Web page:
An unnamed Brighton player has tested positive for coronavirus but is "OK", says chief executive Paul Barber.
Three Seagulls players underwent tests after showing symptoms of Covid-19, with one returning positive.
Barber, who was unwilling to name the individual, said he is "getting the care he needs" and testing was only being done "when symptoms emerged".
The squad are on a break from full-time training and working on their fitness at home because of the global pandemic.
Brighton are 15th in the Premier League, two points above the relegation zone with nine games remaining.
Barber was appearing alongside manager Graham Potter in a news conference which took place via video link.
Potter feels the work being done on the mental side by his players is more important than what is happening on the physical side during the coronavirus stoppage.
Knowing the lockdown that was coming, Potter and his staff allowed the Brighton players to "empty the gym" to give them something to work on at home.
New technology means they can do squad sessions on exercise bikes and work on gym mats in an effort to maintain fitness even though, essentially, they are stuck at home virtually all day like everyone else in the country.
Crucially though, Brighton are also using a psychologist.
The Seagulls took the decision to keep all their players in the UK rather than let them fly home - and Potter feels looking after their mental wellbeing is hugely important at the present time.
"If anything the mental side is the priority at the moment," he said.
"It is a global crisis. The economy of this country is in lockdown. We know people are struggling on the front line.
"Some of the players are away from their families and they are missing them. Even if they went home, they couldn't really go and visit them because everyone is on lockdown but we need to be aware of that. We have a psychologist working at the club to give extra support.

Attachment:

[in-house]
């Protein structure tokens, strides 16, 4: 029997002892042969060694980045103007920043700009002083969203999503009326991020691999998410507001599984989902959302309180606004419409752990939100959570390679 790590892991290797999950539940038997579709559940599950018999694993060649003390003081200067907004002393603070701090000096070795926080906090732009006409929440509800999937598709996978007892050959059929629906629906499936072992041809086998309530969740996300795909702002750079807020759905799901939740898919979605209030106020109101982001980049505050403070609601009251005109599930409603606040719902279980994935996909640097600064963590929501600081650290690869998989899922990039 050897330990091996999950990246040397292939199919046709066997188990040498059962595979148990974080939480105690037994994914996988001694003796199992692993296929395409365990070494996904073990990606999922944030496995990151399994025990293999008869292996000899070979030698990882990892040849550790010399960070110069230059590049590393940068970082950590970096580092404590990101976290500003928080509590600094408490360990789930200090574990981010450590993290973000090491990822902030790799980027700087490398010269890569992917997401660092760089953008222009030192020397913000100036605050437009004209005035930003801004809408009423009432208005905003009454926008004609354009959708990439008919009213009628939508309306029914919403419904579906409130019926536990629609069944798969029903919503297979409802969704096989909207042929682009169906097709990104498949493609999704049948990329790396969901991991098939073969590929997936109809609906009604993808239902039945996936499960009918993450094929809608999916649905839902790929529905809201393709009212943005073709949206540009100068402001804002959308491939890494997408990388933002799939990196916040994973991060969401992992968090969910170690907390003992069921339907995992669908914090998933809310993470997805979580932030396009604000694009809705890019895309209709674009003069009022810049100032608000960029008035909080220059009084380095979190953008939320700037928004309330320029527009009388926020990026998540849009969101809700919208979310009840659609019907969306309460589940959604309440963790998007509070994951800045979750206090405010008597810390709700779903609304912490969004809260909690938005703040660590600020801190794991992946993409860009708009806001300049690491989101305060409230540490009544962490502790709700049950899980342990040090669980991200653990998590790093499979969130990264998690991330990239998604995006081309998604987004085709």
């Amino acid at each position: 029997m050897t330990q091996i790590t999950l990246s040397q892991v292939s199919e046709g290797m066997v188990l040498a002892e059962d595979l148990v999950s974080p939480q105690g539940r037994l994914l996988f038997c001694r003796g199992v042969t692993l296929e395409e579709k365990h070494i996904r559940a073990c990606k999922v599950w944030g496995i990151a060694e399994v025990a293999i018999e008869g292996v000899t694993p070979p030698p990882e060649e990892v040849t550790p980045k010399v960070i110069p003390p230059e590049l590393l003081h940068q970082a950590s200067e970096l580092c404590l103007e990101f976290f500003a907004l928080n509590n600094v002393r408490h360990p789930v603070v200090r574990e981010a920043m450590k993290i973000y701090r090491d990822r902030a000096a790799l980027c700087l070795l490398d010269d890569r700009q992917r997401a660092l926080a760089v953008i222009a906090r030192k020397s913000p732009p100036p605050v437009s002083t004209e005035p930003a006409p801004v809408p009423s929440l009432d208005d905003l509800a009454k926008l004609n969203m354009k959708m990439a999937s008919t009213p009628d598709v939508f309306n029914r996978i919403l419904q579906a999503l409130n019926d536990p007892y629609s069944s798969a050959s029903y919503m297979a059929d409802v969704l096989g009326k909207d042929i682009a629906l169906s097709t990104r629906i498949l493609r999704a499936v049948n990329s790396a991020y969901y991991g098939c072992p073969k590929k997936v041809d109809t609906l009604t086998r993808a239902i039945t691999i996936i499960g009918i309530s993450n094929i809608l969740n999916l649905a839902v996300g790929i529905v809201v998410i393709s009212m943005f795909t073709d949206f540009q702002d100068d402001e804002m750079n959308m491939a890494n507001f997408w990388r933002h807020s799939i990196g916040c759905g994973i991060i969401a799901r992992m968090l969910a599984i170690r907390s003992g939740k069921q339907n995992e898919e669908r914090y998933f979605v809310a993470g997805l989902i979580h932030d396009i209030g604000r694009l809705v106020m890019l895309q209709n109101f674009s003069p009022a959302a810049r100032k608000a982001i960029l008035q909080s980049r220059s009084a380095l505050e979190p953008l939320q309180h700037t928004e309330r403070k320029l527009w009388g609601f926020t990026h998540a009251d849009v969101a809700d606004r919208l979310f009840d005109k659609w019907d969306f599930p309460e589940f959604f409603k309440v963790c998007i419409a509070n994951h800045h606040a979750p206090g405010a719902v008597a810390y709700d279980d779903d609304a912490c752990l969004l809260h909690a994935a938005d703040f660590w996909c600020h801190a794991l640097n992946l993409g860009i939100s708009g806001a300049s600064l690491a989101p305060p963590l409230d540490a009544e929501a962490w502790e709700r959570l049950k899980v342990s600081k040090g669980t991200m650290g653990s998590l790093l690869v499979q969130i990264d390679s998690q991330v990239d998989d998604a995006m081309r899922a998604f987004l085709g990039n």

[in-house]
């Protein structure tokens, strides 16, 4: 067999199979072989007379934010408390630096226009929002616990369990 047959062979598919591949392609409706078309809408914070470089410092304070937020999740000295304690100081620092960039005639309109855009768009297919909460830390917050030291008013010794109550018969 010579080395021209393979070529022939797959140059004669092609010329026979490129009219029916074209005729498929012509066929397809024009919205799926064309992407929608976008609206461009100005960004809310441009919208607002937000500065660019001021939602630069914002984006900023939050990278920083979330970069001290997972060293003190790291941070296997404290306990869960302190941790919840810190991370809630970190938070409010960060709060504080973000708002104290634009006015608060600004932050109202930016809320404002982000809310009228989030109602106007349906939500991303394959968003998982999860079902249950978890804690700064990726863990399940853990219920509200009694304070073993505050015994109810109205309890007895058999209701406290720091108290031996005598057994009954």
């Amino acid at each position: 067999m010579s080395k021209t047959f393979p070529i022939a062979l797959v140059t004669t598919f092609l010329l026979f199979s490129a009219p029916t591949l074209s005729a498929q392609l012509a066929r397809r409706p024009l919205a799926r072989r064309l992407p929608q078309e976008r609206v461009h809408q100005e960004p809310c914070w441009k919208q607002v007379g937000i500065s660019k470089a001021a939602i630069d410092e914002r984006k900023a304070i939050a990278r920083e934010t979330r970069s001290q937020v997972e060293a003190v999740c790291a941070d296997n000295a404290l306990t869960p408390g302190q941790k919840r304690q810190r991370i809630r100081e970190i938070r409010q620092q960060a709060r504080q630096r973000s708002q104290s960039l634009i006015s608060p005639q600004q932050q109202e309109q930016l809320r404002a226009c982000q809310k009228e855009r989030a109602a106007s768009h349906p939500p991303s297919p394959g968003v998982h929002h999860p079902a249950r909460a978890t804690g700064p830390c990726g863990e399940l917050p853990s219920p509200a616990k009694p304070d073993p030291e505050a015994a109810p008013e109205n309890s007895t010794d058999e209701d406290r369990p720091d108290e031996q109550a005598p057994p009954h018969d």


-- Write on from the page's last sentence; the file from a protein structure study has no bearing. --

"Isolation is not something that is easy for human beings to do but we are in this position and we have to look after each other."
Potter, his wife and three children have been in isolation after his wife had flu-like symptoms last week.
It has left him trying to juggle home schooling with being a Premier League manager, although not in any normal sense.
"We can still do our jobs, just not the jobs we would do in a normal circumstance," he said.
"We have group training sessions on Monday, Tuesday, Thursday and Friday. I go into those. I have also been speaking to all the players one-to-one.
"The truth is it is impossible to be a football coach at the moment. But you have to use the situation as positively as you can.
"We can still keep the players fit and active. We can still look after them and check their welfare. We can still speak as a coaching group. We can still analyse and prepare for games."
The problem for Potter is that he has no idea when those games will happen.
In the meantime, he fills his days the best way he can. On Thursday, that involved a 90-minute news conference with journalists scattered all over the country, all of whom, like Potter, were at home.
After that, he was going to speak with fans who have been identified as needing emotional support before offering his to the NHS, who he has the utmost admiration for.
"They're just amazing," he said. "That's the only word I can use. They are risking their lives in an imperfect situation. I'm sure the equipment they've got hasn't quite got there yet and they are having to battle with that.
"I know from my own experience how professional, dedicated, courageous they are."